Wednesday, March 25, 2009

Slug talks working on 'BORN LIKE THIS.' & DOOM

Slug recently sat down for an interview with Urb magazine and touched on his 'BORN LIKE THIS.' feature, as well as his views on the villain...

I got the DOOM album a while back and noticed you were on it. How was that experience? What are your thoughts on DOOM, his career from KMD to now?
He asked me to be on his record and I of course, there’s no magic story. I just said yes because I’m a fan of him and all the weirdness that he represents. DOOM hit me up and I was like “hell Yeah, give me a fucking beat!” When I got it, I thought it was wild. He actually had to coach me through it a bit, and normally, no one has to coach me through a beat. ANT does my coaching and that’s even rare. When DOOM hit me with that beat I thought it was bananas when I heard it and it made me kinda nervous. And DOOM was like “in your head think of it like this and that”. But it didn’t reallyhelp, so I just ended up writing to the drums basically [laughs]. I wish I had more time because when I re-listen to it, I thought I could have done better, but oh well. He was happy with it, so I was happy to make DOOM happy.

That’s my whole thing anyways—I don’t really give a fuck about being the best of all time. I just don’t want to disappoint people. That’s why I was such a good worker when I was blue-collar. I mean, I had dreams about stabbing my boss in the neck, but I always worked hard. It’s just something that’s in my work ethic I guess because I don’t like to be a disappointment to anybody.

So you’ve been a DOOM fan since the early days?
Look, a lot of people, especially white kids, champion the fuck out of 3rd Bass. I get it, I can see why; you finally get to see somebody that looks like you, doing the music you love, and that’s motivation. I understand that. 3rd Bass could rap better than the Beastie Boys at that time because the Beastie Boys were still doing their old-school style. 3rd Bass came out with more up-to-date styles and beats and everything. But to me, the best thing 3rd Bass ever did was introduce me to Zev Love X. No disrespect, but if I had to give 3rd Bass a VH1 hip-hop honor, it would be for introducing me to Zev Love X. Sorry Serch.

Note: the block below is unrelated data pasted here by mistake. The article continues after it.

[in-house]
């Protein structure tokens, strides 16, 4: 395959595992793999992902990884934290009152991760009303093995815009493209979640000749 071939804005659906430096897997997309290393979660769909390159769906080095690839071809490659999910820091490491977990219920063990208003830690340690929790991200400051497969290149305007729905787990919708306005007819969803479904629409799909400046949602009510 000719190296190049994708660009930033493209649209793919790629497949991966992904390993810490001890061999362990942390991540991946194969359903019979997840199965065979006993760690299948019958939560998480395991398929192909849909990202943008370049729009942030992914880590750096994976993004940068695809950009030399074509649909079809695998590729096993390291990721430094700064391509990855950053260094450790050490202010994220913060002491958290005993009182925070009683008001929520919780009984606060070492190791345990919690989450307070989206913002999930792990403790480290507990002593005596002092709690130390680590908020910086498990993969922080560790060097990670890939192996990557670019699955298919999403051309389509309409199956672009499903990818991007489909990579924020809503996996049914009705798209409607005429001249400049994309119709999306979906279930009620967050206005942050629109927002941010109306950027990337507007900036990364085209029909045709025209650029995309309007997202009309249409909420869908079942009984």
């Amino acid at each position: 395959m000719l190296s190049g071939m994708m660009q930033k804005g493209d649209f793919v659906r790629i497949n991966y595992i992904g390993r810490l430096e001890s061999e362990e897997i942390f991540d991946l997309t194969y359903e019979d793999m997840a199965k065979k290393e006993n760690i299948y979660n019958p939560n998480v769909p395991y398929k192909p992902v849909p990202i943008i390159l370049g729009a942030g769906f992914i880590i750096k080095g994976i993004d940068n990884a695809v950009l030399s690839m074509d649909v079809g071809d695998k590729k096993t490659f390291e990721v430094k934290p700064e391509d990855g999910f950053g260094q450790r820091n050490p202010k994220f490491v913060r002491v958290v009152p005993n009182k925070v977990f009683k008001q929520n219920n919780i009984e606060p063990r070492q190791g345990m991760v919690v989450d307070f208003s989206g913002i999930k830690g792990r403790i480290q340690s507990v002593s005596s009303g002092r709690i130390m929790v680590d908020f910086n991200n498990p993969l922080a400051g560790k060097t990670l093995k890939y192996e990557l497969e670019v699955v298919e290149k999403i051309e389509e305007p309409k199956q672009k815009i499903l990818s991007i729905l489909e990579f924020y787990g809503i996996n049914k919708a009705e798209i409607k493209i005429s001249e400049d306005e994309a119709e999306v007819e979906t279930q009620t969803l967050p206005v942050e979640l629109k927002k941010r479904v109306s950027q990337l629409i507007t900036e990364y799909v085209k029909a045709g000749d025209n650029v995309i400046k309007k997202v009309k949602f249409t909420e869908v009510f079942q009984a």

Then DOOM’s story got even thicker as his homies passed away; the record never got released, and KMD went through all the turmoil. Then in the mid-90s, he comes back with Bobbito. And I hadn’t heard anything from Zev Love for years until someone told me he put out a 12-inch as MF DOOM. So I bought it and thought “this dude is buggin’!”

His new album is a monster. What do you think of his career thus far?
I’m just a fan of him and his ideas and what he does with them. People were on his dick so fucking hard, harder than most underground rappers you’ll ever see. And I mean, there are were cats that sold more records and were more popular, but people just jocked the fuck out of DOOM. The image, the icon, the personality, the mask—people loved it all. All this time, no one even really knew what he looked like! To me, that was genius how he made people eat up an image that wasn’t even him.

I mean, I was a huge fan of the Mr. Hood record. I loved their singles because they had weird extra shit on them and the b-sides were fresh too. At the time Elektra was unstoppable—they had KMD, they had Brand Nubian, Leaders Of The New School. These groups were all fresh to me.

Click here to check out the full interview.

- Subroc, The Hip Hop Hendrix